Public speaking fear is real. To deny it is ignorance. To say that one can eliminate public speaking fear is a disservice. You don’t become a fearless speaker because fears are always present, and they won’t go away. As long as you feel that what you are doing and the people listening to you are important, you will always have fears.

Fear kept humans alive.

Fear of public speaking is in our psychological DNA. Humans learned how to hunt and kill to preserve themselves. They learned how to make a fire to stay alive. They learned to tell stories to their tribes because they fear.

When one tells stories to his tribe, he gives form to his fears. He allows others to experience his fears under their skin without having to endanger their lives. When one tells stories to the other tribe, he fears for his life. He does not know whether he’ll be accepted or killed. Every story, every public speaking opportunity, revolves around our fears.

Stories provide visceral experiences of someone else’s fears.

Remember, every character we like in stories is in a crucible. You cannot have a dystopian story without fear. You cannot have a romantic story without fear. You cannot have any story at all without having to go through fears.

The Marvel Cinematic Universe won’t earn billions without milking our fears.

You can say the same thing for the Twighlight Saga or for the Hungry Games.

Every Shakespearean play revolves around fears.

Fear is everywhere.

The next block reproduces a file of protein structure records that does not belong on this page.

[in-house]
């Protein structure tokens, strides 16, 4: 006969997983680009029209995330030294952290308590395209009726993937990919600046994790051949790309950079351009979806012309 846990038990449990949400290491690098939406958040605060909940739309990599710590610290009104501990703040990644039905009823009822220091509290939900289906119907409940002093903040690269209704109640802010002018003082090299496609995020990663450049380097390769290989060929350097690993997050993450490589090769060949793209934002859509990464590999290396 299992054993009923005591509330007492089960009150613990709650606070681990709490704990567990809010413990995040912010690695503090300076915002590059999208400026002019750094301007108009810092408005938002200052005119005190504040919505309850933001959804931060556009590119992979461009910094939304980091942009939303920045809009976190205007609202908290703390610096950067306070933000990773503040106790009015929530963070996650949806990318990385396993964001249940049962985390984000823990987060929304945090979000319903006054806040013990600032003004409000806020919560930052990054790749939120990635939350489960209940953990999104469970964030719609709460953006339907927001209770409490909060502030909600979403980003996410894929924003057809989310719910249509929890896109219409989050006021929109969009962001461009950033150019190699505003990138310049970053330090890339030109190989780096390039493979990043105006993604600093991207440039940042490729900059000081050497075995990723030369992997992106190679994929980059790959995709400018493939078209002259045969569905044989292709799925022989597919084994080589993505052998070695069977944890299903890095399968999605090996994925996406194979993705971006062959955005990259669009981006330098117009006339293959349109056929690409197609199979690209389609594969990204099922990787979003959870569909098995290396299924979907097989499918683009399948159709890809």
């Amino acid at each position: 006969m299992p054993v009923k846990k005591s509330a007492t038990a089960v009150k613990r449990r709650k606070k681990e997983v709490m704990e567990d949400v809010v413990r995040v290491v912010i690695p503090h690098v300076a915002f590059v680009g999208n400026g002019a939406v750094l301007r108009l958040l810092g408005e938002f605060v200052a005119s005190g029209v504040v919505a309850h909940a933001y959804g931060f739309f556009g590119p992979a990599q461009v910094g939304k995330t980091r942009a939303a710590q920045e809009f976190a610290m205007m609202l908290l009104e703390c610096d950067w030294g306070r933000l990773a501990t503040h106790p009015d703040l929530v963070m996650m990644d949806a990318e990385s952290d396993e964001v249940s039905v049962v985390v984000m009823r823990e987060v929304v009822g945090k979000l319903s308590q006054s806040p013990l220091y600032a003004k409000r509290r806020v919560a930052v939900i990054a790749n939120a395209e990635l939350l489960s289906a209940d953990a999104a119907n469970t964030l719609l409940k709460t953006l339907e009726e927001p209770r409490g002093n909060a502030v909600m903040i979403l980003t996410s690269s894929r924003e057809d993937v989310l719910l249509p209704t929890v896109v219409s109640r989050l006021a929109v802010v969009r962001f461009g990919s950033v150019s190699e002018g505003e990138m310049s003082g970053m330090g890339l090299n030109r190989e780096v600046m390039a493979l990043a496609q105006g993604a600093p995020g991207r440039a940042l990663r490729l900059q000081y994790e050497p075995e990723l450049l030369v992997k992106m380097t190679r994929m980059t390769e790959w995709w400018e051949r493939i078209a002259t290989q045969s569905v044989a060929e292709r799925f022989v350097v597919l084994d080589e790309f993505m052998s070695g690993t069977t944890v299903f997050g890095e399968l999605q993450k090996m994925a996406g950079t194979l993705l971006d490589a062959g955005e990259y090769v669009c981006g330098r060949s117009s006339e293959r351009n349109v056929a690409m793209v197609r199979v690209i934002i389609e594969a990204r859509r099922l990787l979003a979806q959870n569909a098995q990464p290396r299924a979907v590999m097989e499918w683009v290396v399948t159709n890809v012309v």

The success of community pantries or the ineffectiveness of the government’s response to Covid-19 revolves around fears.

community pantries
Fear forces us to find ways.

Public speaking is a way to communicate our fear to the world. Public speaking is our way of showing whether we are slaves to our fears or allow our fears to help us seek freedom.

So, I say, you don’t have to be a fearless speaker.

Be the speaker who is aware of fears in your story. Be mindful of your fears. Be mindful of the fears of your audiences.

When you are aware of your fears, you will be able to name them.

Do you fear that your English isn’t good? Do you worry that your lips don’t say the right words? Do you fear that your audience will judge you harshly? Do you fear that your audience won’t buy any of your terms, that they won’t purchase your product or service, or that they accept yours? Whatever you fear about, you have good answers for them.

You don’t fear the flood when you can stand on high grounds or build yourself an ark. But you will always have fears about something else. And you won’t allow each to freeze you.

Here is something that helped me manage my fear even better.

Focus on your audience solve their problems.

When you talk, people want to know what you have to say. They want to see if you can say something that will help them ease their pains and make their fears disappear. The beauty of public speaking is you allow yourself to find solutions to your problems by assisting others in getting the answers to their problems.

It is when you focus on helping others that you convert your fears into courage. That’s sounds mysterious and magical. But that’s how it is.

It is easier to speak when all you want is to help.

About 18 years ago, I was on a bus from Infanta to Manila. A woman, seated next to me, was sobbing. I asked if she has a problem. She said yes, and for two hours, I listened to her. I heard her fears through her stories. I shared my thoughts. She said she was thankful because I was able to help her see things clearly.

But I was thankful to her too. Because while listening to her, I understood what I fear most about my life inside the seminary. I realized what bothers me the most. Her stories give me answers to questions I never asked.

Public speaking is like that too. You give answers to the most critical questions your audience never asked themselves. When we speak, we allow people to see things in a new way when we tell stories. We enable them to figure out that the monster is nothing but a shadow of a cat on top of a tree.